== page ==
The excimer laser is a sophisticated piece of equipment and is commercially available from suppliers such as Cymer, Inc. Even though the state of the art excimer lasers are normally very reliable pieces of equipment, they do break down occasionally. Moreover, they do require certain preventive maintenance to be performed on a relatively regular basis. For example, the working gas mixture is normally replaced every 100 hours. Certain individual components of the laser have limited life and therefore should be replaced periodically. For example, optical components, such as windows in the laser chamber and the output coupler should be replaced on a relatively regular basis. After somewhat larger number of pulses, which might be equivalent of several months or even years of laser operation, core modules of the laser should be changed as well. Such core modules include, for example, laser discharge chamber, optical-line narrowing module, power supply, pulse power module, etc. These operations maintenance operations typically require downtimes of a few hours to possibly a few days.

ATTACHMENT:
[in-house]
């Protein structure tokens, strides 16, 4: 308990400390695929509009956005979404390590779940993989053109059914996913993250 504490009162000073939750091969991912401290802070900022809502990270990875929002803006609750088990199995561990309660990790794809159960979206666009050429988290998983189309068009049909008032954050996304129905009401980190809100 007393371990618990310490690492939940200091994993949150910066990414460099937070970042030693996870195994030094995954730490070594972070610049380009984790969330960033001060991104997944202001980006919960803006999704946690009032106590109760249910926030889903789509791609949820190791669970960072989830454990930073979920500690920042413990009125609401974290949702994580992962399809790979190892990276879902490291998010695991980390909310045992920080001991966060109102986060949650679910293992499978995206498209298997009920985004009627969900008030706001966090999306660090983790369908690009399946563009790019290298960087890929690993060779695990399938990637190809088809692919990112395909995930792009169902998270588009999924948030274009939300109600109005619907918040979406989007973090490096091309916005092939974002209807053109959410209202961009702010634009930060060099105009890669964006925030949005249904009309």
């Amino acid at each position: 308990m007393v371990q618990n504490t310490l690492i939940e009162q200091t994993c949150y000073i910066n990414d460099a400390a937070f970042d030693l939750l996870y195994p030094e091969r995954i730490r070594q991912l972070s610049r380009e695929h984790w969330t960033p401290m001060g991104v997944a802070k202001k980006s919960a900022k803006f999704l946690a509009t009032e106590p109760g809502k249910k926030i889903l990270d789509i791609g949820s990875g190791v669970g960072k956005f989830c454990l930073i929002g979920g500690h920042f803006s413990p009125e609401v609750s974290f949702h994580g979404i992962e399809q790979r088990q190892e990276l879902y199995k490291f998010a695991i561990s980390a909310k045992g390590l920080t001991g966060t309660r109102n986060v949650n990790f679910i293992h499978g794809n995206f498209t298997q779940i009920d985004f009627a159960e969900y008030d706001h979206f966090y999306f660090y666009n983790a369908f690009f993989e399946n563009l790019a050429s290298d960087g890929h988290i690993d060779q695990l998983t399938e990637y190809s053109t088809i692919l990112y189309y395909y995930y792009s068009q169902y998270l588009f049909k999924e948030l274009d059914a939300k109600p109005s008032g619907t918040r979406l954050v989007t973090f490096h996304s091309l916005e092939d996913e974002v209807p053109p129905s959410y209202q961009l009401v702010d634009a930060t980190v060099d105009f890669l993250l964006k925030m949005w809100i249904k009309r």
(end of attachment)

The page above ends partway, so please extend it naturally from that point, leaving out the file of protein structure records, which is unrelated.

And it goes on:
When the laser is down for whatever reason, the whole illumination system is down which might be very expensive, possibly up to many thousand dollars per hour.
Therefore, the object of the present invention is to provide a microlithography exposure system which avoids lithography system down time due to laser down time.
The present invention comprises a laser lithography system in which two or more lasers provide laser illumination for two or more lithography exposure tools through a laser beam multiplexer. The mulitplexer contain several mirror devices each having a multi-reflectance mirror with surfaces of different reflectance and an adjusting mechanism for positioning one of the surfaces to intersect a laser beam from at least one of the lasers and direct a portion of it to at least one of the exposure tools.